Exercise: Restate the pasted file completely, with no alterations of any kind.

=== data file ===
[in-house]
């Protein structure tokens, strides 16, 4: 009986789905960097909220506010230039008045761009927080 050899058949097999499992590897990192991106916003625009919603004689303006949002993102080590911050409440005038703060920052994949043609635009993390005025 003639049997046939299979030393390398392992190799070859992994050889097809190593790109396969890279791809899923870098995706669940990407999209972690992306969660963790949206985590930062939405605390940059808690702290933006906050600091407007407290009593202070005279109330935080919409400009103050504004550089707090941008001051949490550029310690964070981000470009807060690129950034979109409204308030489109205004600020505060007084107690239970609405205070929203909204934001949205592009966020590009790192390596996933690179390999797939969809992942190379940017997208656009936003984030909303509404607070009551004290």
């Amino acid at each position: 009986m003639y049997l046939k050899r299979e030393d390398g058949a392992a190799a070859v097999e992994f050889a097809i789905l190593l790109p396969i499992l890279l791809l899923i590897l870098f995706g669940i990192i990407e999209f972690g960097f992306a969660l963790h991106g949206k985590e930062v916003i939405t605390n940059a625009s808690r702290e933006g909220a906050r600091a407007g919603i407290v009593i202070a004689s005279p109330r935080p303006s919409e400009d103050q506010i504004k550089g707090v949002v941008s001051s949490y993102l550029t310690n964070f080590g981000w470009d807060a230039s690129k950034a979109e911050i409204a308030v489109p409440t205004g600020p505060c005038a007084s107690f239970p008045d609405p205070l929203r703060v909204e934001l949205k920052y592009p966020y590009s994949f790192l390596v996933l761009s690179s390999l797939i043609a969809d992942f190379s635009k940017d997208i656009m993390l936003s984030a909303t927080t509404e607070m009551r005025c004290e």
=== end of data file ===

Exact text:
[in-house]
């Protein structure tokens, strides 16, 4: 009986789905960097909220506010230039008045761009927080 050899058949097999499992590897990192991106916003625009919603004689303006949002993102080590911050409440005038703060920052994949043609635009993390005025 003639049997046939299979030393390398392992190799070859992994050889097809190593790109396969890279791809899923870098995706669940990407999209972690992306969660963790949206985590930062939405605390940059808690702290933006906050600091407007407290009593202070005279109330935080919409400009103050504004550089707090941008001051949490550029310690964070981000470009807060690129950034979109409204308030489109205004600020505060007084107690239970609405205070929203909204934001949205592009966020590009790192390596996933690179390999797939969809992942190379940017997208656009936003984030909303509404607070009551004290």
């Amino acid at each position: 009986m003639y049997l046939k050899r299979e030393d390398g058949a392992a190799a070859v097999e992994f050889a097809i789905l190593l790109p396969i499992l890279l791809l899923i590897l870098f995706g669940i990192i990407e999209f972690g960097f992306a969660l963790h991106g949206k985590e930062v916003i939405t605390n940059a625009s808690r702290e933006g909220a906050r600091a407007g919603i407290v009593i202070a004689s005279p109330r935080p303006s919409e400009d103050q506010i504004k550089g707090v949002v941008s001051s949490y993102l550029t310690n964070f080590g981000w470009d807060a230039s690129k950034a979109e911050i409204a308030v489109p409440t205004g600020p505060c005038a007084s107690f239970p008045d609405p205070l929203r703060v909204e934001l949205k920052y592009p966020y590009s994949f790192l390596v996933l761009s690179s390999l797939i043609a969809d992942f190379s635009k940017d997208i656009m993390l936003s984030a909303t927080t509404e607070m009551r005025c004290e």